Recently my life has been consumed with picking data! Picking, and picking, and piiicking, and piiiiiiiiicking ... But hey, that's ok! I'm 18 OBS down, 15 OBS to go, and ~ 45 onshore stations to pick! Wait, that's a lot more than I thought ... Ah, oh well I'm sure time will fly! To stave off madness I have been taking breaks brainstorming ways of effectively displaying my picking escapades. These include plots of my progress (to prove to my advisor I've been working ... cough, I mean to practice visualizing data)

Getting your Feet Wet - Why seismologists acquire simultaneous onshore/offshore data

Getting your Feet Wet - Why seismologists acquire simultaneous onshore/offshore data

Most major plate boundaries (with a few notable exceptions, can you think of which they are?) sit either completely offshore (i.e. mid-ocean ridges) or at the junction between an ocean and a continental land mass (i.e. subduction zones).  Thus to study the forces that control plate tectonics we commonly have to jump in and "get our feet wet" - i.e. go into the oceans. As seismologists we routinely get our feet wet by deploying ocean-bottom seismometers (OBS) to record ground motions both from near and far earthquakes as well as man-made sources.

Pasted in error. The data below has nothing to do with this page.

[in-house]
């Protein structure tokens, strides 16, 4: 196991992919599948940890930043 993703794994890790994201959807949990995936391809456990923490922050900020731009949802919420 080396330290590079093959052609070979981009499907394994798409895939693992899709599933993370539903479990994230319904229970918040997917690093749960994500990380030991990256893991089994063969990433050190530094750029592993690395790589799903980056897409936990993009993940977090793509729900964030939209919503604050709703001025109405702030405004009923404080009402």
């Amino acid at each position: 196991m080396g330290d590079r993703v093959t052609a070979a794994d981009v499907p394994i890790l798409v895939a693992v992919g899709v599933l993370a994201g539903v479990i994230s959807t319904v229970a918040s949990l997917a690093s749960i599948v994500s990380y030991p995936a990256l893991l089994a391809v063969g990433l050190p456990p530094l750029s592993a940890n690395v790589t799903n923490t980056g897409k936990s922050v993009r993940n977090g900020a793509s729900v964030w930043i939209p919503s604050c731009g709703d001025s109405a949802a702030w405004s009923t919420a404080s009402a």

These are a Few of My Favorite Things - Debugging in Fortran

Hahaha, ok I'm already cracking myself up with this title because, really, who likes debugging and debugging in fortran nonetheless? The title is definitely a misnomer but it's a reality that as a graduate student in earth science (and likely other fields) at some point in time you're going to have to debug something written in Fortran.  

What have I been up to? - July 24th Edition

What have I been up to? - July 24th Edition

My life continues to be consumed by the awesome world of active-source seismology.  Specifically, picking, picking, picking, and more picking ... I have now realized that no matter what field of science you're in at some point in your career you're going to end up picking something.  Maybe you're picking spectral peaks to identify organic molecules in soil samples, or different types of pollen scraped off of bees (I've done this), irregular heartbeats in a mouse's cardiogram, boulders in satellite images of the Moon (I've done this too), or just regular ol' seismic arrivals to locate earthquakes, no matter what field you're in you'll likely end up picking something!  

These are a Few of My Favorite Things - The powerful awk command

These are a Few of My Favorite Things - The powerful awk command

I still remember with vivd clarity the day many years ago that a senior graduate student asked me the question "Do you know how to use awk?".  My embarrassed response, identical to what felt like a thousand previous questions concerning my knowledge of the scientific world during that first semester of graduate school, was a heavy-hearted "No". Luckily for me, I've managed to put several thousands of miles between myself and that naive, unknowing version of myself and can know happily shout from the rooftops - "Yes! And I LOVE it!".